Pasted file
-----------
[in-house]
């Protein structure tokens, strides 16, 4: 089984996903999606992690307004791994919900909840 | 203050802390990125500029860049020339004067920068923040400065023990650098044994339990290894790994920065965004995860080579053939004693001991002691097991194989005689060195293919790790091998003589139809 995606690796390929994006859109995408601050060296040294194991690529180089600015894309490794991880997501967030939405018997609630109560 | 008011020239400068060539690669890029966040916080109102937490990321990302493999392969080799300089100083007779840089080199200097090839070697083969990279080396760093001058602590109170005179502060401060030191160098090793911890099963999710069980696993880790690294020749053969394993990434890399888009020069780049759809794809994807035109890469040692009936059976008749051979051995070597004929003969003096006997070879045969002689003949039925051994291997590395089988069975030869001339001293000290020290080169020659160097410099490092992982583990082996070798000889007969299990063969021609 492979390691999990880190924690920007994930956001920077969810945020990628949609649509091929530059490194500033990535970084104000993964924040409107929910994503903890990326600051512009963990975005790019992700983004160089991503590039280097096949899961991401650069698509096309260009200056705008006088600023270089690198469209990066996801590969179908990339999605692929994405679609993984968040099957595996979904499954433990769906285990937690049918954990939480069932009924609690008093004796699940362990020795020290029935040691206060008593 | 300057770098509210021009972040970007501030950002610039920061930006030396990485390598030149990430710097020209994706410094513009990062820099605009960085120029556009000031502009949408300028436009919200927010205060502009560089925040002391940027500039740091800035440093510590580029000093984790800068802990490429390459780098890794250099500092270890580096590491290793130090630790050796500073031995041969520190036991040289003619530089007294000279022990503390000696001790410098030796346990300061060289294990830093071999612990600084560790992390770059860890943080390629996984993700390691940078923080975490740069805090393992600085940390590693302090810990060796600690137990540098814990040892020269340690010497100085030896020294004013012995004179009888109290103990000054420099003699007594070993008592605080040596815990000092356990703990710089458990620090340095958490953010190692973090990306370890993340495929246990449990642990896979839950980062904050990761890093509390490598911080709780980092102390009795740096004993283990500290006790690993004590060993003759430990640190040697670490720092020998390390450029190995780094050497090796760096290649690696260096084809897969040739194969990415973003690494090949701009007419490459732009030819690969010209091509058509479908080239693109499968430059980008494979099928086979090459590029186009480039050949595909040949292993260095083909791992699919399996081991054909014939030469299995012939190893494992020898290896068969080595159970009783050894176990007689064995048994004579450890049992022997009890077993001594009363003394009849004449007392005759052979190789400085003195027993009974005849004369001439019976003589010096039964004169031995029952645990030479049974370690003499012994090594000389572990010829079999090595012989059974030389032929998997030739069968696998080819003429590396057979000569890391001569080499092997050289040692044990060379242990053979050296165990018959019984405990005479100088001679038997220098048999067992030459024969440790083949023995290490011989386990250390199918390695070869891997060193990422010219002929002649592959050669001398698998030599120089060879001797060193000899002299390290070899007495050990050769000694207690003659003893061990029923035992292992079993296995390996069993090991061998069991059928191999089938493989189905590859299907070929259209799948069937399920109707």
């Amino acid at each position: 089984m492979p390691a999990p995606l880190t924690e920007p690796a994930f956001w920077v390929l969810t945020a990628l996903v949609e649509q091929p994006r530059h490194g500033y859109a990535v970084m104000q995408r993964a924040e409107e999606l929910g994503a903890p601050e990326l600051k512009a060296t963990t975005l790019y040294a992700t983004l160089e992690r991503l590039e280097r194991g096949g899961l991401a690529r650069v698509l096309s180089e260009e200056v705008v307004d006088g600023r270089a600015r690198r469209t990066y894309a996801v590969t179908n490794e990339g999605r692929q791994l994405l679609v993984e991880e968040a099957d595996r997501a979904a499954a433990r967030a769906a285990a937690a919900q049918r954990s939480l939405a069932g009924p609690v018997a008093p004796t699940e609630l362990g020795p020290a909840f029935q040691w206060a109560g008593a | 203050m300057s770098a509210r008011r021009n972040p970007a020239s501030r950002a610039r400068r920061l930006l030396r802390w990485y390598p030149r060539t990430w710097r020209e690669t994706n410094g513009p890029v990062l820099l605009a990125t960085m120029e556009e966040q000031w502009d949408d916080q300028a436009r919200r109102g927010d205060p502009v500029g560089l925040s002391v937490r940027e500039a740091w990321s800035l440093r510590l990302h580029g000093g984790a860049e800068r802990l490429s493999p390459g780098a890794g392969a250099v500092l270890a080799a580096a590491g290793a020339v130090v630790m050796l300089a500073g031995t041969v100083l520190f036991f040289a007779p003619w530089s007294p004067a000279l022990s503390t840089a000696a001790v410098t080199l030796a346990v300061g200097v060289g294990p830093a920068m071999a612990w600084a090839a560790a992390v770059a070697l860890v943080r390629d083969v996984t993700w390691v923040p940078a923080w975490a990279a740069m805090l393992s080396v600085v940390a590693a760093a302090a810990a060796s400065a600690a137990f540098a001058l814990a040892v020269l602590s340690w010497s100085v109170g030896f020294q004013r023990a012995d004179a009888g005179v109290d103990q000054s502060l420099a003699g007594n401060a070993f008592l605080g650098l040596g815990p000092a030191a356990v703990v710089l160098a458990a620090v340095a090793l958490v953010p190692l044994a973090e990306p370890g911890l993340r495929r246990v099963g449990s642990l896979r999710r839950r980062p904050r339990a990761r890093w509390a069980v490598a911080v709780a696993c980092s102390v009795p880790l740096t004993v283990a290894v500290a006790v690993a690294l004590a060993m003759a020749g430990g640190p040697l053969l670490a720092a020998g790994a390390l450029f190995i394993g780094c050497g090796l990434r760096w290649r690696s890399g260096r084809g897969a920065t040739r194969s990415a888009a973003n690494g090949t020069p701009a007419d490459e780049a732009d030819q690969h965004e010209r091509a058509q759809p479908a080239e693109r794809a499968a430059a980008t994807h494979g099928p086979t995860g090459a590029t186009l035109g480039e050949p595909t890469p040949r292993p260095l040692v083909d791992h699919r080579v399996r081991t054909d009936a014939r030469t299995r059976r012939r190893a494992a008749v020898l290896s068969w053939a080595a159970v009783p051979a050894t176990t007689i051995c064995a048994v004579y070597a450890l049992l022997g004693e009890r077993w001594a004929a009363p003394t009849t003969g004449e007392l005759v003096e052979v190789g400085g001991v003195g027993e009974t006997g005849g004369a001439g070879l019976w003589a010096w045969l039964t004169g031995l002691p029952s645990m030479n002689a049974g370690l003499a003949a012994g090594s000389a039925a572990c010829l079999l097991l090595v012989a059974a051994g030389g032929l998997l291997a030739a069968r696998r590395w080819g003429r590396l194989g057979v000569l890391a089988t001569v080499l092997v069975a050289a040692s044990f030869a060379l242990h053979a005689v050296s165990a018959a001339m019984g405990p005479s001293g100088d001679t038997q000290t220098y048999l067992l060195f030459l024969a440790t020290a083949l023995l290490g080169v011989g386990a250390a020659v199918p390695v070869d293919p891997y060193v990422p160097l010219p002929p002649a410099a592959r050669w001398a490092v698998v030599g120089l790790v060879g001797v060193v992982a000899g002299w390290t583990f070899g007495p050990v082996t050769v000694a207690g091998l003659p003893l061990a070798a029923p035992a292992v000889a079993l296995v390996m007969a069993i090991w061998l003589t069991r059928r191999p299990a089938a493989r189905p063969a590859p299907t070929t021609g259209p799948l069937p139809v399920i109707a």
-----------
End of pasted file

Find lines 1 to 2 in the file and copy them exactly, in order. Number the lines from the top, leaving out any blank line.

[in-house]
């Protein structure tokens, strides 16, 4: 089984996903999606992690307004791994919900909840 | 203050802390990125500029860049020339004067920068923040400065023990650098044994339990290894790994920065965004995860080579053939004693001991002691097991194989005689060195293919790790091998003589139809 995606690796390929994006859109995408601050060296040294194991690529180089600015894309490794991880997501967030939405018997609630109560 | 008011020239400068060539690669890029966040916080109102937490990321990302493999392969080799300089100083007779840089080199200097090839070697083969990279080396760093001058602590109170005179502060401060030191160098090793911890099963999710069980696993880790690294020749053969394993990434890399888009020069780049759809794809994807035109890469040692009936059976008749051979051995070597004929003969003096006997070879045969002689003949039925051994291997590395089988069975030869001339001293000290020290080169020659160097410099490092992982583990082996070798000889007969299990063969021609 492979390691999990880190924690920007994930956001920077969810945020990628949609649509091929530059490194500033990535970084104000993964924040409107929910994503903890990326600051512009963990975005790019992700983004160089991503590039280097096949899961991401650069698509096309260009200056705008006088600023270089690198469209990066996801590969179908990339999605692929994405679609993984968040099957595996979904499954433990769906285990937690049918954990939480069932009924609690008093004796699940362990020795020290029935040691206060008593 | 300057770098509210021009972040970007501030950002610039920061930006030396990485390598030149990430710097020209994706410094513009990062820099605009960085120029556009000031502009949408300028436009919200927010205060502009560089925040002391940027500039740091800035440093510590580029000093984790800068802990490429390459780098890794250099500092270890580096590491290793130090630790050796500073031995041969520190036991040289003619530089007294000279022990503390000696001790410098030796346990300061060289294990830093071999612990600084560790992390770059860890943080390629996984993700390691940078923080975490740069805090393992600085940390590693302090810990060796600690137990540098814990040892020269340690010497100085030896020294004013012995004179009888109290103990000054420099003699007594070993008592605080040596815990000092356990703990710089458990620090340095958490953010190692973090990306370890993340495929246990449990642990896979839950980062904050990761890093509390490598911080709780980092102390009795740096004993283990500290006790690993004590060993003759430990640190040697670490720092020998390390450029190995780094050497090796760096290649690696260096084809897969040739194969990415973003690494090949701009007419490459732009030819690969010209091509058509479908080239693109499968430059980008494979099928086979090459590029186009480039050949595909040949292993260095083909791992699919399996081991054909014939030469299995012939190893494992020898290896068969080595159970009783050894176990007689064995048994004579450890049992022997009890077993001594009363003394009849004449007392005759052979190789400085003195027993009974005849004369001439019976003589010096039964004169031995029952645990030479049974370690003499012994090594000389572990010829079999090595012989059974030389032929998997030739069968696998080819003429590396057979000569890391001569080499092997050289040692044990060379242990053979050296165990018959019984405990005479100088001679038997220098048999067992030459024969440790083949023995290490011989386990250390199918390695070869891997060193990422010219002929002649592959050669001398698998030599120089060879001797060193000899002299390290070899007495050990050769000694207690003659003893061990029923035992292992079993296995390996069993090991061998069991059928191999089938493989189905590859299907070929259209799948069937399920109707």